• President’s Message
     In this issue of Healthy Living, we focus on the Neuroscience Center of Excellence, exploring conditions of the spine, neck and brain in depth. Aches and pains are nothing new to most adults,... click for more
  • Barbara Sinatra and Ma...
    In April, the Junior League Sustainers of the Coachella Valley and the Barbara Sinatra Children’s Center at Eisenhower will partner to recognize National Child Abuse Prevention Month. On April 2,... click for more
  • Eisenhower Physician P...
    Over the past several years, Svetlana Rubakovic, MD, FACP has been invited to present new research data about melanoma genetics to the international melanoma community — namely, the 7th International... click for more
  • The Memory Assessment ...
    Since 2007, residents of the Coachella Valley who are struggling with memory changes — and the people who love them —have been offered close-to-home access to the Memory Assessment Center (MAC). The Center offers a newly revised, first-of-its-kind program for diagnosing Alzheimer’s disease, dementia or a related memory disorder, as well as a wealth of care and support resources tailored to their individual needs.

    The Memory Assessment Center, under the operation of Eisenhower Medical Center and located in the Uihlein Building on the Eisenhower campus, is a collaboration between Eisenhower, the Keck School of Medicine of the University of Southern California (USC) and the Alzheimer’s Association®, California Southland Chapter, that provides a comprehensive, multidisciplinary approach to evaluation, care and support. click for more
  • Eisenhower Desert Orth...
    In keeping with its longstanding tradition of community service, Eisenhower Desert Orthopedic Center (EDOC) is involved in numerous activities and programs that “pay it forward” to local residents.... click for more
  • A Primer On Choosing A...
    The importance of having a primary care physician cannot be overstated. A primary care physician is a doctor who helps patients maintain their overall health and well-being, as well as coordinating a patient’s care when specialists or other medical professionals are needed. Seeing patients at regular intervals and not just during times of illness, a primary care physician can also help a patient to establish and maintain healthy lifestyle goals. Family physicians, geriatricians and internists are all primary care physicians.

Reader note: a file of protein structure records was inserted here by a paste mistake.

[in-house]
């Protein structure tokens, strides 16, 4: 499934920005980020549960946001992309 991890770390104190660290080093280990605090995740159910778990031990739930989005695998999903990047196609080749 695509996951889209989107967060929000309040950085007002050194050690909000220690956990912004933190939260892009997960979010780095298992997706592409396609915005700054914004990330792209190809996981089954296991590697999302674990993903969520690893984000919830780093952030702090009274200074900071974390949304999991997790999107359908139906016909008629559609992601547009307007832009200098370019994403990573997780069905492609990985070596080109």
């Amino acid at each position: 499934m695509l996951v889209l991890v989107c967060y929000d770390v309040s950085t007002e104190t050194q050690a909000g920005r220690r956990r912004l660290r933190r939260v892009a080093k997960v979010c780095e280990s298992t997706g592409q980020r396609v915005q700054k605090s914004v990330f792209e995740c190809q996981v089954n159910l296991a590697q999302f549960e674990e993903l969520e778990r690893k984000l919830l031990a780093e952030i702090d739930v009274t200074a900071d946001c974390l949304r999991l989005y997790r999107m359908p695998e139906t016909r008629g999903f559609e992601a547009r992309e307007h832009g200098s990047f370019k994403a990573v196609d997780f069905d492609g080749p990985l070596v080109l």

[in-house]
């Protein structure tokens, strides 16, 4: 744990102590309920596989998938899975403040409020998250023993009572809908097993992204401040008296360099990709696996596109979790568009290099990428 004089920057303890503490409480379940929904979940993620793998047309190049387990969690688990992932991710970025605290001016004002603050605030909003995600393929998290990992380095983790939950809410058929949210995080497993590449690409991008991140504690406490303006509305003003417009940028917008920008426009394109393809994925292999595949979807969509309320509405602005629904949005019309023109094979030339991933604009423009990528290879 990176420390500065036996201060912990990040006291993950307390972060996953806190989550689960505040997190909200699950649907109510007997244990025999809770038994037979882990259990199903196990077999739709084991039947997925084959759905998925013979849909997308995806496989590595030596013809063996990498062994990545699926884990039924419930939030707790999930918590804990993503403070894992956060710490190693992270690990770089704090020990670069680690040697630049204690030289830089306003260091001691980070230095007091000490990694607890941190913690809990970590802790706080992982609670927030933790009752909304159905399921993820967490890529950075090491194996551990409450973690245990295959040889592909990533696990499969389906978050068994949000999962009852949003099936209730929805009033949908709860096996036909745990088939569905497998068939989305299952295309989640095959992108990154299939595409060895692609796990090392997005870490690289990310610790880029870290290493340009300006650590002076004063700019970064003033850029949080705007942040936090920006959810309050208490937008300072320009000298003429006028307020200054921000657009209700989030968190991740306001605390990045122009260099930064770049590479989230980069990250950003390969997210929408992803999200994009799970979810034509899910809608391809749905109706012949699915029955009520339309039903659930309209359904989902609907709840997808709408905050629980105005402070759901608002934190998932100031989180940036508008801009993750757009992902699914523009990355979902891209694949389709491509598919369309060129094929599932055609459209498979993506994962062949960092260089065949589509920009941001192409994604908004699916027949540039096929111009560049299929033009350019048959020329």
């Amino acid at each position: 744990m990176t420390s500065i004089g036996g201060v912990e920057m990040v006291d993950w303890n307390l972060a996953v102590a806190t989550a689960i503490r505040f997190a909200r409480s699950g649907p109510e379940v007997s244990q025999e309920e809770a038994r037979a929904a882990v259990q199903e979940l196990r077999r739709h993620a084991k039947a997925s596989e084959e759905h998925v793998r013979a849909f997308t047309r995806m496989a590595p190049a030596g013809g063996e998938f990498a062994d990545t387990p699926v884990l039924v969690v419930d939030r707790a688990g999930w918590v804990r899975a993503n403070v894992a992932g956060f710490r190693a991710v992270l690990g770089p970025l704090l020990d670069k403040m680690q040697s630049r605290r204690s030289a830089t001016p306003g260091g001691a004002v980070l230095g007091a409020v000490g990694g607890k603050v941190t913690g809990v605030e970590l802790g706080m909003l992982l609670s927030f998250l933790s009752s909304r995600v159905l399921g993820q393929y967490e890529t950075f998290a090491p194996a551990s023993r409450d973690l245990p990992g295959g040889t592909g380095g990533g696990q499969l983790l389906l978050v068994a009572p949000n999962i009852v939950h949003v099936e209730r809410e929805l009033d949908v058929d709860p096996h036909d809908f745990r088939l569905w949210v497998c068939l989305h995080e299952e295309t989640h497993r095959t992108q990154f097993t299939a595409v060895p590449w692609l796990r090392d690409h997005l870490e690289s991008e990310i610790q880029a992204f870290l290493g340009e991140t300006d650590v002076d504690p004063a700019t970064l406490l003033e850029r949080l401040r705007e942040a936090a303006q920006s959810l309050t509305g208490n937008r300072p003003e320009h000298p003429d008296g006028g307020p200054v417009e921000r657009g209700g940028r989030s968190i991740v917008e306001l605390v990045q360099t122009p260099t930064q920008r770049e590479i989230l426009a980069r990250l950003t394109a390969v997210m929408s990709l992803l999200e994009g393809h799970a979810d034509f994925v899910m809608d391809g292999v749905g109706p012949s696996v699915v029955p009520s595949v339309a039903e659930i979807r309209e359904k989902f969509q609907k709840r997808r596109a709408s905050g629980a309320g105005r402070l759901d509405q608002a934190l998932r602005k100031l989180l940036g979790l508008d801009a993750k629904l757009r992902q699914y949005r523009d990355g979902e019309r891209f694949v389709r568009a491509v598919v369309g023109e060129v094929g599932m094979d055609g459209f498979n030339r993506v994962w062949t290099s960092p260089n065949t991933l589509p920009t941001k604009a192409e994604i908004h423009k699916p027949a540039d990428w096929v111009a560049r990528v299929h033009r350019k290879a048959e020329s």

Getting to know a patient over time can have a profound effect on the health of that patient — understanding a person’s family history, workplace situations and stress, age-related concerns and more. Establishing a long-term care relationship with a patient can help a primary care physician treat an acute problem or focus on a larger issue. Regular visits to one’s primary care physician may also help expedite the diagnoses and treatment of high risk factors like high cholesterol or hypertension before a serious illness has had time to develop. In short, the primary care doctor is a patient’s first line of defense for getting well and staying well. click for more
  • Breast-Imaging — Seein...
    In the world of breast imaging, dense breasts present the most difficult problems in detecting cancer. Standard mammography equipment often cannot detect cancer lesions in women with dense breast tissue. According to Eisenhower Radiologist John Cutrone, MD, Board Certified in Radiology/Diagnostic Radiology, “It’s like looking for a small cloud behind a big cloud. Some small cancers, which are typically white on a mammogram, are easily obscured by breast tissue, which is also white.” 

    Thanks to a generous donation from BIGHORN Behind a Miracle (BAM), Eisenhower Schnitzer/Novack Breast Center was able to purchase the most advanced, state-of-the-art dense breast imaging diagnostic tool available, and is only the second facility in California to offer this exciting new technology. The SenoBright® Contrast-Enhanced Spectral Mammography (CESM) from GE Healthcare is a powerful diagnostic modality — able to detect minute cancers, as well as reduce the waiting time between detection and diagnosis. click for more